How to Buy the Right Bed Sheets?
There’s a wise adage that says because we spend a third of our lives in bed, we should invest in a great mattress. And if you’ve ever had to stay at a cheap motel or sleep on a hide-a-bed, you know how true that is. Nothing ruins your day like a bad night’s sleep.
But don’t stop with the mattress. There’s another old saying about spoiling a great recipe with cheap ingredients, and the same holds true for your bed. Why buy a great mattress only to cover it in lousy bedding?
With so many options on the market, buying new bed sheets can be a confusing process. Several bedding companies like Revelle Home Fashions and St. Geneve have countered the crush of cheap, crunchy, mass-produced bedding by producing supple, luxurious sheets using high-quality fabrics, that are manufactured in Canada.
Here are some things you need to know to help you purchase bed sheets:
- Despite the amount of eye-catching thread counts available at curiously low prices online and at big box stores, experts agree that a higher thread count does not necessarily translate to a softer, or better quality, sheet.
- Thread count refers to the number of woven threads that make up one square inch of sheet fabric, combining horizontal threads (or “weft”) and vertical ones (“warp”). This number ranges from about 150 (often found in inexpensive bedding) up to 1,000 or more in fabrics like satin and silk. But when it comes to cotton, do not be fooled.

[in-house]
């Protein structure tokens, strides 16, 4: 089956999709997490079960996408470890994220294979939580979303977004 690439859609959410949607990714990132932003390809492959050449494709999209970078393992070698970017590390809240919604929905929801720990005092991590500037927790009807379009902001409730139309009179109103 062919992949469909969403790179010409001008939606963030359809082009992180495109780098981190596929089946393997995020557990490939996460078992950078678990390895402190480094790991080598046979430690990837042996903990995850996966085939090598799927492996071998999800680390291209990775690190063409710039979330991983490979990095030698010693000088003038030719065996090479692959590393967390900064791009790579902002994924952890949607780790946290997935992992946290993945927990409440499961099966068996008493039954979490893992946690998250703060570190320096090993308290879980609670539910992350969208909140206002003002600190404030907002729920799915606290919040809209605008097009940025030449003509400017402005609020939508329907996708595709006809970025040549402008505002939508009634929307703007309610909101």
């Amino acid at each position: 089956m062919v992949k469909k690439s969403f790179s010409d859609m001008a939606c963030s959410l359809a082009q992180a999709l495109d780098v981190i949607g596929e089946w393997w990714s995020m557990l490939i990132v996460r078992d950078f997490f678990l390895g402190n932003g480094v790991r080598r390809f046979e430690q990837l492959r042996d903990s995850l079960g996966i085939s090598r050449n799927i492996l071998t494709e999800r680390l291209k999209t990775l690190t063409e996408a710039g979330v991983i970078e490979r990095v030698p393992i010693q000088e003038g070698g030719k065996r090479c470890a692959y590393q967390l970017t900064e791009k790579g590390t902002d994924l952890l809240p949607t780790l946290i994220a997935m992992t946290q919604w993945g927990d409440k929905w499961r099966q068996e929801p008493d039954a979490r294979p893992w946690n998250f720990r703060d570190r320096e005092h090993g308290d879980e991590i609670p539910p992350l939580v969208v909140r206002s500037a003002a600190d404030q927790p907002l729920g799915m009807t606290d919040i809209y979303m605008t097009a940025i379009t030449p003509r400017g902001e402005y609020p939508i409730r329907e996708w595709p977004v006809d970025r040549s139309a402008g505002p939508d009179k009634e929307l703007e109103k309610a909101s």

- Realistically, only so many threads can fit on a loom. Most experts consider 300 to 500 threads per inch to be ideal — but as a marketing ploy, extra threads are often twisted into the weft, adding to the thread count without actually doing anything to make the fabric softer or stronger. Fact is, as thread count rises, most cotton sheets become more fragile and prone to rips, pills, and snags.
- Instead, focus on the fabric. Look for sheets made of Combed or extra-long staple Egyptian or Pima cotton. These extra-long cotton fibers are 50 percent longer than those of standard cotton, resulting in a sheet that is softer, stronger, and longer-lasting than standard cotton sheets.
Sateen vs. Percale vs. Linen
While thread count can be misleading gauge of sheets, there’s no question that when it comes to softness and quality the best cotton sheets are either Percale or Sateen. More expensive than standard short-weave cotton sheets, both utilize high-quality long-staple cotton; the difference between Percale and Sateen lies mainly in the type of weave.
A traditional one-yarn-over and one-yarn-under weave, Percale typically features a matte finish and a crisp, cool feel that improves with every wash. Its superior durability means it won’t pill over time. It’s lightweight and breathable, which means it’s perfect for warmer sleepers.
Sateen is the closest thing you can get to satin — without the high cost and fragile nature of that expensive fabric. Sateen has a silky feel and luxurious sheen. Naturally wrinkle-resistant, Sateen is more tightly woven and therefore typically heavier in weight than Percale, making it ideal for year-round comfort.
More casual and laid back than either Percale or Sateen, strong and breathable Linen — made from the flax stem — is the way to go if you value softness and durability but want a less formal look for your bed. It’s fine for all seasons and for all types of sleepers.
While a variety of sheets are widely available from many retailers, a new generation of bedding companies have sought to counter cheap sheets with high quality, made in Canada. Yes, you’ll pay a premium, but remember: You spend a third of your life in bed.
Sources: Forbes – January 2018
Modified to reflect our suppliers who meets the criteria described in this article.